Every story of every person contains a bit of ruin.
I believe that also goes for nations, religious traditions, cultures, and political visions.
And then, from wherever it comes, the ruin fragments into shame.
Maybe the ruin came by way of injustice. Or an unexpected, inexplicable pain. Either way, the suffering.
Or perhaps the ruin came like a trickle of disappointment(s) or failure(s). And then, the sadness. The accumulation.
Suddenly a waterfall of anger splashes into a river of bitterness and runs down the ruined/shamed soul.
Of individuals, communities, countries.
For me, personally, bits of ruin and fragments of shame have come by way of vocational struggle. Job setbacks. Close. Almost. Not quite. The subsequent professional languishing over the last few years.
I've told select friends that my 40s (I'm now 44) have seemed like unexpectedly entering one helluva emotional/spiritual vortex. Disappointment. Sadness. Anger. Anxiety.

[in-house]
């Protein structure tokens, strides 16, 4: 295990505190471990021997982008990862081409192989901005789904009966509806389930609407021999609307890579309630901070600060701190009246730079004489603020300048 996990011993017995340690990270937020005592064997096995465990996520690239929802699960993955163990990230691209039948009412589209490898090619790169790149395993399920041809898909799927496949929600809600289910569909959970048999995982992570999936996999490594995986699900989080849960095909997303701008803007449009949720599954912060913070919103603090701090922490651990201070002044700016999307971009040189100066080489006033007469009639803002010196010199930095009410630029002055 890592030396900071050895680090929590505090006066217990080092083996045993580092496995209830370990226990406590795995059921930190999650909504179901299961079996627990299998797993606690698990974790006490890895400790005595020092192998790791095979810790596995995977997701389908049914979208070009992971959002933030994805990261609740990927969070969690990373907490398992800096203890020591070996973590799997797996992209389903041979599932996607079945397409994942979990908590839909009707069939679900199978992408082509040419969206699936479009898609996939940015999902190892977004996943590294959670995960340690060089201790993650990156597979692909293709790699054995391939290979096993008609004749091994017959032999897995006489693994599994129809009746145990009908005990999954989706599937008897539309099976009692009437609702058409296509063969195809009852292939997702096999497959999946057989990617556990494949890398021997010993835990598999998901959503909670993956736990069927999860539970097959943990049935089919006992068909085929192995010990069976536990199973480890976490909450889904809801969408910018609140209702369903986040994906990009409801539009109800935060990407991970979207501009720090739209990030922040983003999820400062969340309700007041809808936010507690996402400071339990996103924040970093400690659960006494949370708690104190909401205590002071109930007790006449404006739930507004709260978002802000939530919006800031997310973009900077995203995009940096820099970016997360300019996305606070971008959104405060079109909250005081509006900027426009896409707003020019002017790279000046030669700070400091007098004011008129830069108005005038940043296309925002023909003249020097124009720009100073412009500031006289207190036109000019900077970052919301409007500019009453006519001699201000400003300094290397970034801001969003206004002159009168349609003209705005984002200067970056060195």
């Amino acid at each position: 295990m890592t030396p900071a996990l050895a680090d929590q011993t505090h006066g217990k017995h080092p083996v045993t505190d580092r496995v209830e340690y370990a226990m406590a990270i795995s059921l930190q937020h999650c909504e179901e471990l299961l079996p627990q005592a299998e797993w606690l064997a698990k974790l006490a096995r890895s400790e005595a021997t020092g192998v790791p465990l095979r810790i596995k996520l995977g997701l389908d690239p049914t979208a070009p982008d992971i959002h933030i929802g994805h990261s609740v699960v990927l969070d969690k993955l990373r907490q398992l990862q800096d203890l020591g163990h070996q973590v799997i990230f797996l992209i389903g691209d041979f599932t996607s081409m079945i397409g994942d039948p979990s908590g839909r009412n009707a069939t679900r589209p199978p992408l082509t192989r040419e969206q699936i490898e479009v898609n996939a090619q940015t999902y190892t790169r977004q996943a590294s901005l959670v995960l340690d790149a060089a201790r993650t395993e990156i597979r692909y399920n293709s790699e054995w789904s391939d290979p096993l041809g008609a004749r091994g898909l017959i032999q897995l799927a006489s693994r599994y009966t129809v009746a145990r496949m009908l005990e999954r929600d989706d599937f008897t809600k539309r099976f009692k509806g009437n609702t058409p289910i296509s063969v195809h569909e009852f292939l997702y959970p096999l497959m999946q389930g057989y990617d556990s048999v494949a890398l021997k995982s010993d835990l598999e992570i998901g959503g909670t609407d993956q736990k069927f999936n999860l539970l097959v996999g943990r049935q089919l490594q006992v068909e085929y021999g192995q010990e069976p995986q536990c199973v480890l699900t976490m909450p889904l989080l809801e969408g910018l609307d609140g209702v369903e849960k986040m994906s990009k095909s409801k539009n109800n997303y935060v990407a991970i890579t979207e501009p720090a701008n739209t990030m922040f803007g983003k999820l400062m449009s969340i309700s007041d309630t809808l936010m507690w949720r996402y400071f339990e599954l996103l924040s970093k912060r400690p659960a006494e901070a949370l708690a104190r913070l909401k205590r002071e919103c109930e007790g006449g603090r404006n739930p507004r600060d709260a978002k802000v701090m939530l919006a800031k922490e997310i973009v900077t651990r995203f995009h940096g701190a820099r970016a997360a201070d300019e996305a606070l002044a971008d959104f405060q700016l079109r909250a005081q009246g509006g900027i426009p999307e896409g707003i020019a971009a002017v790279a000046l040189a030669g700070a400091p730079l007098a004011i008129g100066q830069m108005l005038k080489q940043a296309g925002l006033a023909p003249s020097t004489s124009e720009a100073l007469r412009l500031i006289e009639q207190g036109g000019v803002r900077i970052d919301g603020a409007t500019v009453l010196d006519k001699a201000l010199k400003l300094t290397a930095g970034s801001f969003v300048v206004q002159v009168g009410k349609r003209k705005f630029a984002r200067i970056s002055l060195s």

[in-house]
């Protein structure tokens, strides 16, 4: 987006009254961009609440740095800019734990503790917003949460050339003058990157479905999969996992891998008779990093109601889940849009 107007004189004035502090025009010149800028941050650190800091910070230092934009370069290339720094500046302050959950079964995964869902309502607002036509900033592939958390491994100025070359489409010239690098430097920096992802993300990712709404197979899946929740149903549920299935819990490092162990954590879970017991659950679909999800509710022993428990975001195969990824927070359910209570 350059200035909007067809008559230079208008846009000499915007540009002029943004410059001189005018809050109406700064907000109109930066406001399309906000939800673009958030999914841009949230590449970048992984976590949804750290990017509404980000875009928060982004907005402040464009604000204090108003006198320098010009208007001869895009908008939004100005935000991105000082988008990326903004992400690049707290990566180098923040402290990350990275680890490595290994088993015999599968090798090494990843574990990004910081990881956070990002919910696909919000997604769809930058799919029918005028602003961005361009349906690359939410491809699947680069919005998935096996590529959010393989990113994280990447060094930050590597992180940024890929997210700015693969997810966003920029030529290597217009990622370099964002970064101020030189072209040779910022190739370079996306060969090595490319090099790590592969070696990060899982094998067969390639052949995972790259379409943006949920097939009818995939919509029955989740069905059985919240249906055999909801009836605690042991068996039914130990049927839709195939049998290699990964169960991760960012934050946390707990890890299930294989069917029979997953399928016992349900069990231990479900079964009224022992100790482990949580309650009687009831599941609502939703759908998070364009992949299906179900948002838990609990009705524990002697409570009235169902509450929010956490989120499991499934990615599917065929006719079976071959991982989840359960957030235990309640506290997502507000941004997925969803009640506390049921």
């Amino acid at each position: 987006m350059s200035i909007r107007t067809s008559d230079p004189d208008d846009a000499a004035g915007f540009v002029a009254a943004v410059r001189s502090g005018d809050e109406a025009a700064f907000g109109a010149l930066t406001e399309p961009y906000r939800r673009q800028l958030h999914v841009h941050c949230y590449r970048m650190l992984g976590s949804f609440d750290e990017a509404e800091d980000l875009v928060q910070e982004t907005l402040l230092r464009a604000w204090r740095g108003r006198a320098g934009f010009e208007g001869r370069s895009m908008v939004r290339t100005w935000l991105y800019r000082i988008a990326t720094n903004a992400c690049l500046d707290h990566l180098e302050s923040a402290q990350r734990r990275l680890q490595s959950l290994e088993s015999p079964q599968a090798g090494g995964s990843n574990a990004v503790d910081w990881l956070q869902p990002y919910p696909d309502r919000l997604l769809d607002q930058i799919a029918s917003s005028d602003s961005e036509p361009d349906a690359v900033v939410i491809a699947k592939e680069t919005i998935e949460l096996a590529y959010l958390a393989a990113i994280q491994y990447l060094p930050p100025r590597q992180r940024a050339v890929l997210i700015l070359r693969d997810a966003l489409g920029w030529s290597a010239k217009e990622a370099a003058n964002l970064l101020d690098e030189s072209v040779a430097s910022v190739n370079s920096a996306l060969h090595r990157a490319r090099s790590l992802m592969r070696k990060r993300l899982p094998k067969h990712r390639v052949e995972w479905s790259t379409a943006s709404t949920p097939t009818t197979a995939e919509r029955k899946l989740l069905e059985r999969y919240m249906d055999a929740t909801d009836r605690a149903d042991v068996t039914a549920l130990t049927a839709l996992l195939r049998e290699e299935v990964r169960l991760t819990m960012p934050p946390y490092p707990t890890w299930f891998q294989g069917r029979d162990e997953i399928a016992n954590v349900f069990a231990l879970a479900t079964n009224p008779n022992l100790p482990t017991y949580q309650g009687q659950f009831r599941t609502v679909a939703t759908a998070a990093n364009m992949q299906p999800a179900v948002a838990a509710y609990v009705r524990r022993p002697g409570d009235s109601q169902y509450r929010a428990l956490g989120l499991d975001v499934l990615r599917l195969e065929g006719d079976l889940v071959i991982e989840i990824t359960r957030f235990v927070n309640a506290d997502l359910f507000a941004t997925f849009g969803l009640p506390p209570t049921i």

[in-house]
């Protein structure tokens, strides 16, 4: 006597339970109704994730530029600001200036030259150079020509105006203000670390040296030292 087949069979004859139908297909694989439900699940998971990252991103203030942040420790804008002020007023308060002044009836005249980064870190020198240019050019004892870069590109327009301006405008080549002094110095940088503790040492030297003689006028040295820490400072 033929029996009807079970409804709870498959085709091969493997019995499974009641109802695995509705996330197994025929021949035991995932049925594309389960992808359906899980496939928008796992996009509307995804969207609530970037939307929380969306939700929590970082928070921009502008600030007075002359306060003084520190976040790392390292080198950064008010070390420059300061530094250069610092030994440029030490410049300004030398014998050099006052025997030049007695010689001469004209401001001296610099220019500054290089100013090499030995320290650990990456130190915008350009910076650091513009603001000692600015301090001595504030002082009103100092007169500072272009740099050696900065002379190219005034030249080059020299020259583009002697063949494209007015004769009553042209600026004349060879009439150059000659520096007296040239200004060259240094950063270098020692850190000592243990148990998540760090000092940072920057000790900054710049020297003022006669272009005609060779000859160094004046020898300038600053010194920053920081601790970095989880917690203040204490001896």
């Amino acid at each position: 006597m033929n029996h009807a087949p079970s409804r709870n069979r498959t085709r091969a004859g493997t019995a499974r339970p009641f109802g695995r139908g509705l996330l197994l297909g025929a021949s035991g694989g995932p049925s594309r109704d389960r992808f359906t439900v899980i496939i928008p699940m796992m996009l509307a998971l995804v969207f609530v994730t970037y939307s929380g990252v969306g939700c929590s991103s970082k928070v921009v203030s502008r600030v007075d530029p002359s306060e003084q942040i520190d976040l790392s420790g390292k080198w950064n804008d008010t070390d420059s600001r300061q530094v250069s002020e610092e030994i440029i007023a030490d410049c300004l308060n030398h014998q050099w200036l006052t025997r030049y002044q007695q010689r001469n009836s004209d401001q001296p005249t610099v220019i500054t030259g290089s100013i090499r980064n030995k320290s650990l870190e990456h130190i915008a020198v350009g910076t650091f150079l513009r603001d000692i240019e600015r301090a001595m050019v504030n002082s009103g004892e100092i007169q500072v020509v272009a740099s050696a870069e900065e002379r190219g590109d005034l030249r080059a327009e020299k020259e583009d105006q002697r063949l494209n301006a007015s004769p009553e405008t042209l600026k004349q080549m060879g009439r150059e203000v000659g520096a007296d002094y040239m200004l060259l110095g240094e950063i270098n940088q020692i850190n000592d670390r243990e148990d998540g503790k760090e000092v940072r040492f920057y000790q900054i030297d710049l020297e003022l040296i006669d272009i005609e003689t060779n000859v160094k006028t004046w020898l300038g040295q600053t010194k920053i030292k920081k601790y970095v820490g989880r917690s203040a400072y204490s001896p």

In this vortex—admittedly, thankfully, stubbornly—I've become more conscious and more aware of very specific aspects of my life, my self, that sit in ruins. Fragmented. Dis-integrated.
I've seen shame disconnect me from familial relationships and significant friendships. Not to mention, my familial relationship—my friendship—with the One who is my God.
All of this (and more) is why I found myself very drawn to and compelled by this description of thriving.
Shouldn't thriving be the fullest aspiration of people and nations, of religions and cultures, and, yes, God help us, of political visions?
To thrive is the question.
Thriving cannot be accomplished alone. From cradle to grave, we rely upon countless others—people and institutions—in order to flourish. Thriving is...impossible outside relationships of reciprocity and interdependence.
This definition was taken from the website of Thriving Cities, an initiative of the University of Virginia and the Institute for Advanced Studies in Culture.